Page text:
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Engaging Diverse Communities and Promoting Health

At no time in history has the world been so interconnected. Living and working in a global society—with a range of health concerns and diverse populations—requires specialized education for nurses to prepare them to champion public health and human rights around the world.

Lisa Lewis, PhD, RN, FAAN; Associate Professor of Nursing, Associate Dean for Equity and Inclusio...

“Advocacy for vulnerable populations, populations that are underrepresented for appropriate health care, and addressing health disparities is firmly in nursing’s DNA—the profession, at its core, draws individuals who want to serve and to help and to be a voice for those who cannot speak for themselves.”

Lisa Lewis, PhD, RN, FAAN
Associate Professor of Nursing, Associate Dean for Equity and Inclusion

 

Whether from a clinical perspective, a research mindset, or through a broader lens, understanding the infrastructure that can build or break barriers to health care as well as engaging community and global competencies is what sets an excellent nurse apart from the rest.

A modern nursing outlook requires revolutionary professionals who have the ability to develop bold new ideas and practices that work with diverse communities to find solutions to formidable health challenges and promote health. Do more to achieve more.

The Path Forward

Penn Nursing has long embraced social justice as one of its core values. We recently heightened our efforts to create a strategy for more tangible, far-reaching results. Our ultimate goal is to serve as a model for other nursing educators and the nursing community at-large—adopting actions that are sustainable and measurable across education, policy, and practice.

Additionally, our research and clinical expertise benefits those who live and work in communities all around us. These communities in turn help us to truly understand what we seek to learn in the classroom, lab, and clinical setting.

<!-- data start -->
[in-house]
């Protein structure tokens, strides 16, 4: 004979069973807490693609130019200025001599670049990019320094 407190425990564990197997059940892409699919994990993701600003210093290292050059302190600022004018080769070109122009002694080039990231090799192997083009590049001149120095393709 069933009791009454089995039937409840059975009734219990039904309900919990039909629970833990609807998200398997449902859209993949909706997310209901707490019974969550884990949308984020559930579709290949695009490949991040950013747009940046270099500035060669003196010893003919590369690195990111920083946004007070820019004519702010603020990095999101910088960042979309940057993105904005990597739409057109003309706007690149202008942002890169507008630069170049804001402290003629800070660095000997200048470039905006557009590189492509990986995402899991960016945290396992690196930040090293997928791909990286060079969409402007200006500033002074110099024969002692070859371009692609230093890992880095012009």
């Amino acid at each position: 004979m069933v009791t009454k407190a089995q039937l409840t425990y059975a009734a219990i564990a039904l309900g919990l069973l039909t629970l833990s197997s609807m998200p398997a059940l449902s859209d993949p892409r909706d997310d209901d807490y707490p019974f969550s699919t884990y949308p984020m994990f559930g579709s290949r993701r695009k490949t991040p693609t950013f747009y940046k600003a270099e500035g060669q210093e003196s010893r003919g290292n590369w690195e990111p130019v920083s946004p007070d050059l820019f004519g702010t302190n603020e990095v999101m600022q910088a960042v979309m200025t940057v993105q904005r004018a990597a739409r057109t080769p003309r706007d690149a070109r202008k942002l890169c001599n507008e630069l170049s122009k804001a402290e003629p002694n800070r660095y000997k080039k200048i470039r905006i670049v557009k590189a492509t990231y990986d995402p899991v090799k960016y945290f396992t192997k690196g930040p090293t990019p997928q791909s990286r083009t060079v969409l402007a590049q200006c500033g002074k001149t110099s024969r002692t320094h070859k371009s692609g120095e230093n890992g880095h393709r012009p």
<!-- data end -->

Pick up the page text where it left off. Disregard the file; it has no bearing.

Nurse listens to senior patient's heartSocial justice and community engagement influence how we communicate, translate, and apply nursing knowledge. We are committed to incorporating social justice into our teaching practice and community engagement to improve health and promote positive social change in Philadelphia and around the world. Goal: $7M over five years.

The Nursing Social Justice Project: Penn Nursing is seeking to launch the Nursing Social Justice Project to implement strategies across education, research, and nursing practice to address social and other inequities in health and health care, while serving our communities. Our ultimate goal is transform the landscape of diversity, equity, and inclusion for nursing, and by extension, the entire health care profession via targeted initiatives and ongoing community engagement.

Sample giving opportunities that comprise the Nursing Social Justice Project are below:

  • Social justice education: We are striving to transform how we prepare nurses to improve care delivery via anti-racism curriculum immersion/infusion, social justice fellowships, and learning resources and social justice training for faculty and staff.

  • Community service internships: We are seeking funding for students to work on community service projects as well as internships that focus on identifying and helping to eradicate health disparities.

  • Scholarships: Financial aid for first-generation and underrepresented students is an evergreen priority.

  • Research: We desire to build the most diverse faculty who are conducting research to improve the lives of under-represented individuals and communities and also seek funding for research to improve health and wellness.

  • Endowed and term chairs and visiting professorships with a social justice bent will also be a component of the Nursing Social Justice Project.

To support the path forward for Penn Nursing’s giving priorities and to learn more about how you can help advance the School’s strategic plan, please contact:

Nadina R. Deigh
Vice Dean, Institutional Advancement
(215) 746-6184
deighn@nursing.upenn.edu